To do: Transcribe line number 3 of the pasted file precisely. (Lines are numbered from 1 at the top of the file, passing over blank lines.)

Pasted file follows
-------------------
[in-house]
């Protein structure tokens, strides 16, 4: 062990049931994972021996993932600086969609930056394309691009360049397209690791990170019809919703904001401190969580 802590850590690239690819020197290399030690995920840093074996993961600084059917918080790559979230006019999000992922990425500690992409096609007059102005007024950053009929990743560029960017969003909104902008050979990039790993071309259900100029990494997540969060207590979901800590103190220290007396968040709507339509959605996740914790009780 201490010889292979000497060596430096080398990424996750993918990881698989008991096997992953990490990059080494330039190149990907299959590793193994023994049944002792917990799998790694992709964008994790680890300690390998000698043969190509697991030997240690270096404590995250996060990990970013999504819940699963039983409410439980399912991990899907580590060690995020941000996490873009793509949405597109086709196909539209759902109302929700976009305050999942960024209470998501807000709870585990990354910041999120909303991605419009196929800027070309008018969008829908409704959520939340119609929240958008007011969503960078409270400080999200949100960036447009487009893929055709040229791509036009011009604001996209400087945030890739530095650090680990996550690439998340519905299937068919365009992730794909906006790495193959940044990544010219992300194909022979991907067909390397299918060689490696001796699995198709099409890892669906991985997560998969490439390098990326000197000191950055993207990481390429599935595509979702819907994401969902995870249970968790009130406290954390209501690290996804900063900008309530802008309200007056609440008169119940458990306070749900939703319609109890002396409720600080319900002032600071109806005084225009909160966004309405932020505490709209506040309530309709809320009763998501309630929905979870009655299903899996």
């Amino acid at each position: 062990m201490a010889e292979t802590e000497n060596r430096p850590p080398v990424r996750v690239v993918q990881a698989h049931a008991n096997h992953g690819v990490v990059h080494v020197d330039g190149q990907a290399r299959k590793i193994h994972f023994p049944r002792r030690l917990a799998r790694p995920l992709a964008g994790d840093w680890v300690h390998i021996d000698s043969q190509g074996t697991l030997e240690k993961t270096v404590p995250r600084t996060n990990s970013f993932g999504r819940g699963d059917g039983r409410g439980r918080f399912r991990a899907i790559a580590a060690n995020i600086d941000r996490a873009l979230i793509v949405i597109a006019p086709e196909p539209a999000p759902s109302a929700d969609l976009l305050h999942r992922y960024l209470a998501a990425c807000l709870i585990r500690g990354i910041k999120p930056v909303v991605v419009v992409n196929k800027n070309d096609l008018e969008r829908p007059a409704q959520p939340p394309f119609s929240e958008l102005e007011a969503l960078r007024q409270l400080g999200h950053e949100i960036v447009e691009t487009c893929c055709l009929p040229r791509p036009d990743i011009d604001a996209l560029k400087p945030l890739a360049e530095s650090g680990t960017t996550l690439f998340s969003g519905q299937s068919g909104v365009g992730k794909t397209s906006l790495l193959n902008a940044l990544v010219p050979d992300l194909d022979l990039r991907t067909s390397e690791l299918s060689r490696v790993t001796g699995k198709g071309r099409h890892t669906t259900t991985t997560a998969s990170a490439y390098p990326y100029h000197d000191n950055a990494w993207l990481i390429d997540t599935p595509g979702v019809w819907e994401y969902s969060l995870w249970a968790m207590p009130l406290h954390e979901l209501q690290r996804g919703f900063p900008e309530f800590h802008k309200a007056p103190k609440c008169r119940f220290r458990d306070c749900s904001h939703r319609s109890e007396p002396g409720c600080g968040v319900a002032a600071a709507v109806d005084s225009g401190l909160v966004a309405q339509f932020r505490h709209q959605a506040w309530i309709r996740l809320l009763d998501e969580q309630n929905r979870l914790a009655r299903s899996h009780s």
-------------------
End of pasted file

């Amino acid at each position: 062990m201490a010889e292979t802590e000497n060596r430096p850590p080398v990424r996750v690239v993918q990881a698989h049931a008991n096997h992953g690819v990490v990059h080494v020197d330039g190149q990907a290399r299959k590793i193994h994972f023994p049944r002792r030690l917990a799998r790694p995920l992709a964008g994790d840093w680890v300690h390998i021996d000698s043969q190509g074996t697991l030997e240690k993961t270096v404590p995250r600084t996060n990990s970013f993932g999504r819940g699963d059917g039983r409410g439980r918080f399912r991990a899907i790559a580590a060690n995020i600086d941000r996490a873009l979230i793509v949405i597109a006019p086709e196909p539209a999000p759902s109302a929700d969609l976009l305050h999942r992922y960024l209470a998501a990425c807000l709870i585990r500690g990354i910041k999120p930056v909303v991605v419009v992409n196929k800027n070309d096609l008018e969008r829908p007059a409704q959520p939340p394309f119609s929240e958008l102005e007011a969503l960078r007024q409270l400080g999200h950053e949100i960036v447009e691009t487009c893929c055709l009929p040229r791509p036009d990743i011009d604001a996209l560029k400087p945030l890739a360049e530095s650090g680990t960017t996550l690439f998340s969003g519905q299937s068919g909104v365009g992730k794909t397209s906006l790495l193959n902008a940044l990544v010219p050979d992300l194909d022979l990039r991907t067909s390397e690791l299918s060689r490696v790993t001796g699995k198709g071309r099409h890892t669906t259900t991985t997560a998969s990170a490439y390098p990326y100029h000197d000191n950055a990494w993207l990481i390429d997540t599935p595509g979702v019809w819907e994401y969902s969060l995870w249970a968790m207590p009130l406290h954390e979901l209501q690290r996804g919703f900063p900008e309530f800590h802008k309200a007056p103190k609440c008169r119940f220290r458990d306070c749900s904001h939703r319609s109890e007396p002396g409720c600080g968040v319900a002032a600071a709507v109806d005084s225009g401190l909160v966004a309405q339509f932020r505490h709209q959605a506040w309530i309709r996740l809320l009763d998501e969580q309630n929905r979870l914790a009655r299903s899996h009780s």